The romaine lettuce E. Coli outbreak, now at 98 sick in 22 states, remains difficult for the FDA and CDC to track, the two organizations acknowledged on a Friday conference call.
Thus, the Centers for Disease Control and Prevention's advice of the last week — do not eat any romaine lettuce from the Yuma, Arizona, region — remains in place.
Dr. Stic Harris, director of the FDA’s Coordinated Outbreak Response and Evaluation Network, says no other lettuce beyond romaine is in the outbreak and no other romaine lettuce other than that grown in the Yuma, Arizona, region is involved.
While the source for the whole head romaine lettuce part of the outbreak has been identified as Harrison Farm, that covers only the eight inmates sickened at Alaska's Anvil Mountain Correctional Facility. Harrison Farm's last shipments were from March 5 through March 16, meaning any romaine lettuce in that shipment should be tossed on the basis of being more than 21 days old.
The other 90 sicknesses have come from chopped romaine lettuce. Those sources remain a mystery.
The organizations' joint investigation has narrowed the possible sources down to more than two dozen farms. Harris admitted they don't know where in the supply chain the E. coli contaminated the lettuce. The diversity in the clusters of sick, Harris said, multiplies the roads to search.
"There's the assumption in doing a trace back that each leg is a direct link," Harris said. "In this case, you're looking at a web."
And this is a particularly nasty strain of Shiga-toxin producing E. coli O157:H7. Of the 98 sick, 46 have been hospitalized, 46.9 percent.
"That's higher than we normally see for an E. coli outbreak, which is about 30 percent," said Dr. Matthew Wise, the CDC's deputy branch chief for outbreak response. "The strain in this outbreak tends to cause more hospitalizations."
E. coli can strike two to eight days after eating contaminated food, but tends to hit around three to four days. Then, it's five to seven days of bloody diarrhea and cramps for most people. But, for others, the symptoms can drive the afflicted to the hospital and cause hemolytic uremic syndrome (HUS), a form of kidney failure that can end in death.
In this outbreak, 10 people have developed HUS. No deaths have been reported.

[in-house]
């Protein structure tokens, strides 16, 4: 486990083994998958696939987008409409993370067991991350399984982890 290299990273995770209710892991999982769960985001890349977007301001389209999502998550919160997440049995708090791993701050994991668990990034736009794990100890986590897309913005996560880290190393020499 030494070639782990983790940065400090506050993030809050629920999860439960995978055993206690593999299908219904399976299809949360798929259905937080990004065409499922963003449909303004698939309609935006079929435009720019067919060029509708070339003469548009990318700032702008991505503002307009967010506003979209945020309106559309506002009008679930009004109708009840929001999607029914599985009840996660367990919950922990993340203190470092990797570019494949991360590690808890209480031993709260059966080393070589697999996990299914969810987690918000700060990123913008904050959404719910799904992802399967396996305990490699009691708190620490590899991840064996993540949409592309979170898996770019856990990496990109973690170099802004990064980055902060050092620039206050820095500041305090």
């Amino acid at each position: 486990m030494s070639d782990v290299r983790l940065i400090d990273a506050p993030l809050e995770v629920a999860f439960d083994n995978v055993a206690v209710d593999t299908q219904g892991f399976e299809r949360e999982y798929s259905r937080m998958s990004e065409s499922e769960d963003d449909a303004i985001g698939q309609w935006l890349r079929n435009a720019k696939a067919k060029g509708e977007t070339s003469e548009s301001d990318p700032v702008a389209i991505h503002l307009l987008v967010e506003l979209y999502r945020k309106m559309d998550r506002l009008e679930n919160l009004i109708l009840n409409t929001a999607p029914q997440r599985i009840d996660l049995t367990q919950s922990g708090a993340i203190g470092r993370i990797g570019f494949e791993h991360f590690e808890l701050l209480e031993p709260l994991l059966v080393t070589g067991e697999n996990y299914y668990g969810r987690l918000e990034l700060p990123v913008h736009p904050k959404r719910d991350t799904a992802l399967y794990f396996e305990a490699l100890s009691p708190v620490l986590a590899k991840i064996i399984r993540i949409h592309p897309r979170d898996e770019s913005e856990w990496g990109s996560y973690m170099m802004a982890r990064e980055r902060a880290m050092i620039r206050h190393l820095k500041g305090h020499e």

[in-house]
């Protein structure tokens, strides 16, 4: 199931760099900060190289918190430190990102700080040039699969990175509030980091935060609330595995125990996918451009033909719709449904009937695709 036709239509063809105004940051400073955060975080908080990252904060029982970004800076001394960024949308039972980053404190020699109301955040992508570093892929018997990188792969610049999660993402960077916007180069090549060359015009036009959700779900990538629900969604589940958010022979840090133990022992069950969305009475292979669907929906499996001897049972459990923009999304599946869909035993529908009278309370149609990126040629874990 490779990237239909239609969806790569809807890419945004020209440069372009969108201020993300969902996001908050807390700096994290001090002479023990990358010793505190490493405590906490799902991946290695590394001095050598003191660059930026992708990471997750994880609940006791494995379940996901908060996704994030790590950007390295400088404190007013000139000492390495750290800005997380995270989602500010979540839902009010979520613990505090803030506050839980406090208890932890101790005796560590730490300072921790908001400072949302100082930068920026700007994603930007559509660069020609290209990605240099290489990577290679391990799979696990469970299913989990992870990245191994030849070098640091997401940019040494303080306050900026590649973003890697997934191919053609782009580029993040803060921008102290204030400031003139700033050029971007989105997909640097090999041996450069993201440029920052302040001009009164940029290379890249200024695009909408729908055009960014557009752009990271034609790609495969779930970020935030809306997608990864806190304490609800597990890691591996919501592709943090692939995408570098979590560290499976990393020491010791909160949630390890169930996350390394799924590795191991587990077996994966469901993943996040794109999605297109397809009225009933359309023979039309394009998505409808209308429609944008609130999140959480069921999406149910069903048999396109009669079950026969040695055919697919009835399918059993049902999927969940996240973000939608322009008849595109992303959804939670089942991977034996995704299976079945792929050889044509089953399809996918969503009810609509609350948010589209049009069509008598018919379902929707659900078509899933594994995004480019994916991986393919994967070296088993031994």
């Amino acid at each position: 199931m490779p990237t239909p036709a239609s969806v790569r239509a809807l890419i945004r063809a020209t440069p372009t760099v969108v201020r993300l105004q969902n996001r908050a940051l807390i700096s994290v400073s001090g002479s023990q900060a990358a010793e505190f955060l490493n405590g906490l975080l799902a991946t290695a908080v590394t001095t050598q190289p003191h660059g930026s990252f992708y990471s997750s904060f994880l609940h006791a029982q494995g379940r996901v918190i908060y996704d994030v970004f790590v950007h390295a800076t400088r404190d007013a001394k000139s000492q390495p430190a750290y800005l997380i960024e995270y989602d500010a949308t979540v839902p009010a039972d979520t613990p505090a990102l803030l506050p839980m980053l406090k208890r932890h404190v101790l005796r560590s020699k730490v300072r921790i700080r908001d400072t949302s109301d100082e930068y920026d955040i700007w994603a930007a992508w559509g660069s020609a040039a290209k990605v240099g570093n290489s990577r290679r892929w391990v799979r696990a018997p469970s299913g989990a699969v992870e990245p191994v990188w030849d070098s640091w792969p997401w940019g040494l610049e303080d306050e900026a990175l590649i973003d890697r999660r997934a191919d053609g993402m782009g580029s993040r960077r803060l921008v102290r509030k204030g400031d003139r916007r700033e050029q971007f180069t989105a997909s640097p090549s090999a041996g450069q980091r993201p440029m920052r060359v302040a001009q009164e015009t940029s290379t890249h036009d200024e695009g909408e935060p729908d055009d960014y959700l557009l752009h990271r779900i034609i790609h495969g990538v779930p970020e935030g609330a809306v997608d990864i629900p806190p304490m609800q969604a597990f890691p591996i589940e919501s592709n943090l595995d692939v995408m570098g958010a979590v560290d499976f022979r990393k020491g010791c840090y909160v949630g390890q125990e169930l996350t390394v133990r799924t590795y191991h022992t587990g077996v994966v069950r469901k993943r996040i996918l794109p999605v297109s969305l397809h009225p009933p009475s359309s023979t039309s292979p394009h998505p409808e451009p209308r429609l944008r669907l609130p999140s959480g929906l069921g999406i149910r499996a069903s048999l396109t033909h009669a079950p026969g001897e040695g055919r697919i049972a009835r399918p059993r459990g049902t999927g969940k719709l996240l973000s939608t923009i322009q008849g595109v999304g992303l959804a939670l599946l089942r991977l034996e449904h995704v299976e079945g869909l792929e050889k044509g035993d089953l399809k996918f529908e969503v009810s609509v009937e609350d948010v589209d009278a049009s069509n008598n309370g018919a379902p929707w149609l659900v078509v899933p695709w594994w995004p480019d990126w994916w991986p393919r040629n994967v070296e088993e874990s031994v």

Wise said though the most vulnerable groups for HUS are senior citizens and the young, this outbreak's breadth and hospitalization rate mean everyone should heed all warnings.
Food safety attorney Bill Marler said that out of the 98 cases, four are under the age of 5 and 14 are over 65. Marler said none of the HUS patients were children, while three are over 65. Marler Clark, which says it's the nation's only foodborne illness specialty law firm, represents 56 sick in the outbreak, including eight of the HUS patients.
The case count rose to 14 from Wednesday's update, with Mississippi, Tennessee and Wisconsin getting their first cases. Pennsylvania still has the most cases, 18. But the case count in California has jumped to 16. Idaho has 10. Montana and Alaska each have eight. There are seven in New Jersey. Five each in Arizona and Washington. Michigan and Ohio each have three. New York, Connecticut and Colorado have two each. Virginia, Illinois, Georgia, Mississippi, Tennessee, Wisconsin, Louisiana, Missouri and South Dakota each have one.
Wise acknowledged that this is the largest E. coli outbreak since the 2006 leafy spinach outbreak traced to California's Salinas Valley. That outbreak grew from a farm near a cattle pasture. The cattle and possibly the farm's pigs might've contaminated a nearby stream.
Asked why romaine lettuce is so often involved in E. coli outbreaks, Harris said, "It's not something that's cooked. There is no kill step (for the bacteria)."